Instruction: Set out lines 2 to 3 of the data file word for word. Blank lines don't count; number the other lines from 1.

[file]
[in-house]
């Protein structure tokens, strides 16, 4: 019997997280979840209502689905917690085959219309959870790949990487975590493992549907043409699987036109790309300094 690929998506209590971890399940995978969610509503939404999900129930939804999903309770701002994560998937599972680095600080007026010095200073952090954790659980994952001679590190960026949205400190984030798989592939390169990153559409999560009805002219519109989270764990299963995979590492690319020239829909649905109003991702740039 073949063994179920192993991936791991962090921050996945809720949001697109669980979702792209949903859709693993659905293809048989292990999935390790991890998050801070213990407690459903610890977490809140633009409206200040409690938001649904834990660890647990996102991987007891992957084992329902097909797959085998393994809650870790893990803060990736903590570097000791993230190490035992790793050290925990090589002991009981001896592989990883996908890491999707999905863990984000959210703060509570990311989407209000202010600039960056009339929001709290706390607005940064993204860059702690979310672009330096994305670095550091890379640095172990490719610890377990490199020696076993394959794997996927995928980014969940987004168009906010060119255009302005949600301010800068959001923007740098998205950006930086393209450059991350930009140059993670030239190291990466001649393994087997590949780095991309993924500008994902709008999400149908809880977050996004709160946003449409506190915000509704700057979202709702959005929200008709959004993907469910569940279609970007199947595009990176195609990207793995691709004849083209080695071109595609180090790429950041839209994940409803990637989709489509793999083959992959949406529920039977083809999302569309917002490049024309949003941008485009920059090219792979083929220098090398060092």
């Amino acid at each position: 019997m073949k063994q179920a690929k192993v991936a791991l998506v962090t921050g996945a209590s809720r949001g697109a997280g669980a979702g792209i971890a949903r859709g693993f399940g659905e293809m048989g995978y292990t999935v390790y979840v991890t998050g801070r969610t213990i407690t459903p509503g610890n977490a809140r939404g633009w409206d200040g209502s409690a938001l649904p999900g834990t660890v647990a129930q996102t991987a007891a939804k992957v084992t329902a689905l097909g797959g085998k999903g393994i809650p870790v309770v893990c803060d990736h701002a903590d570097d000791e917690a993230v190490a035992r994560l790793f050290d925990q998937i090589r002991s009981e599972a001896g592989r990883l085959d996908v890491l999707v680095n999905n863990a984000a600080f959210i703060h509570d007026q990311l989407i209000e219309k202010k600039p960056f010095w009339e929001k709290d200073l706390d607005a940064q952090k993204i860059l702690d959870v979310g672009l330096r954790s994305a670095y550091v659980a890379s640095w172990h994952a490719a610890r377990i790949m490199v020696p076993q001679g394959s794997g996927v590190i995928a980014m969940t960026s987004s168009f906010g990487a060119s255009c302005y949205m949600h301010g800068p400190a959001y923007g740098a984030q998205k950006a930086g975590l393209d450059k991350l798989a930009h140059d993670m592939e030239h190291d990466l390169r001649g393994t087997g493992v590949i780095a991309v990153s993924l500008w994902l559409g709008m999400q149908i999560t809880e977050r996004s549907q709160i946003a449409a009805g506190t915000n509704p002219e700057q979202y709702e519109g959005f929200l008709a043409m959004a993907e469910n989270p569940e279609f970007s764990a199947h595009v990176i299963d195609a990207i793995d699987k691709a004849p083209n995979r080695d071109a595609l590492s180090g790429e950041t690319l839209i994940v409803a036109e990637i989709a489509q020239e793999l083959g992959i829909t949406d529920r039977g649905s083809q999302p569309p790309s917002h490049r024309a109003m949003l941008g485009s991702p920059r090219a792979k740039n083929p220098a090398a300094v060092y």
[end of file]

């Protein structure tokens, strides 16, 4: 019997997280979840209502689905917690085959219309959870790949990487975590493992549907043409699987036109790309300094 690929998506209590971890399940995978969610509503939404999900129930939804999903309770701002994560998937599972680095600080007026010095200073952090954790659980994952001679590190960026949205400190984030798989592939390169990153559409999560009805002219519109989270764990299963995979590492690319020239829909649905109003991702740039 073949063994179920192993991936791991962090921050996945809720949001697109669980979702792209949903859709693993659905293809048989292990999935390790991890998050801070213990407690459903610890977490809140633009409206200040409690938001649904834990660890647990996102991987007891992957084992329902097909797959085998393994809650870790893990803060990736903590570097000791993230190490035992790793050290925990090589002991009981001896592989990883996908890491999707999905863990984000959210703060509570990311989407209000202010600039960056009339929001709290706390607005940064993204860059702690979310672009330096994305670095550091890379640095172990490719610890377990490199020696076993394959794997996927995928980014969940987004168009906010060119255009302005949600301010800068959001923007740098998205950006930086393209450059991350930009140059993670030239190291990466001649393994087997590949780095991309993924500008994902709008999400149908809880977050996004709160946003449409506190915000509704700057979202709702959005929200008709959004993907469910569940279609970007199947595009990176195609990207793995691709004849083209080695071109595609180090790429950041839209994940409803990637989709489509793999083959992959949406529920039977083809999302569309917002490049024309949003941008485009920059090219792979083929220098090398060092």
């Amino acid at each position: 019997m073949k063994q179920a690929k192993v991936a791991l998506v962090t921050g996945a209590s809720r949001g697109a997280g669980a979702g792209i971890a949903r859709g693993f399940g659905e293809m048989g995978y292990t999935v390790y979840v991890t998050g801070r969610t213990i407690t459903p509503g610890n977490a809140r939404g633009w409206d200040g209502s409690a938001l649904p999900g834990t660890v647990a129930q996102t991987a007891a939804k992957v084992t329902a689905l097909g797959g085998k999903g393994i809650p870790v309770v893990c803060d990736h701002a903590d570097d000791e917690a993230v190490a035992r994560l790793f050290d925990q998937i090589r002991s009981e599972a001896g592989r990883l085959d996908v890491l999707v680095n999905n863990a984000a600080f959210i703060h509570d007026q990311l989407i209000e219309k202010k600039p960056f010095w009339e929001k709290d200073l706390d607005a940064q952090k993204i860059l702690d959870v979310g672009l330096r954790s994305a670095y550091v659980a890379s640095w172990h994952a490719a610890r377990i790949m490199v020696p076993q001679g394959s794997g996927v590190i995928a980014m969940t960026s987004s168009f906010g990487a060119s255009c302005y949205m949600h301010g800068p400190a959001y923007g740098a984030q998205k950006a930086g975590l393209d450059k991350l798989a930009h140059d993670m592939e030239h190291d990466l390169r001649g393994t087997g493992v590949i780095a991309v990153s993924l500008w994902l559409g709008m999400q149908i999560t809880e977050r996004s549907q709160i946003a449409a009805g506190t915000n509704p002219e700057q979202y709702e519109g959005f929200l008709a043409m959004a993907e469910n989270p569940e279609f970007s764990a199947h595009v990176i299963d195609a990207i793995d699987k691709a004849p083209n995979r080695d071109a595609l590492s180090g790429e950041t690319l839209i994940v409803a036109e990637i989709a489509q020239e793999l083959g992959i829909t949406d529920r039977g649905s083809q999302p569309p790309s917002h490049r024309a109003m949003l941008g485009s991702p920059r090219a792979k740039n083929p220098a090398a300094v060092y």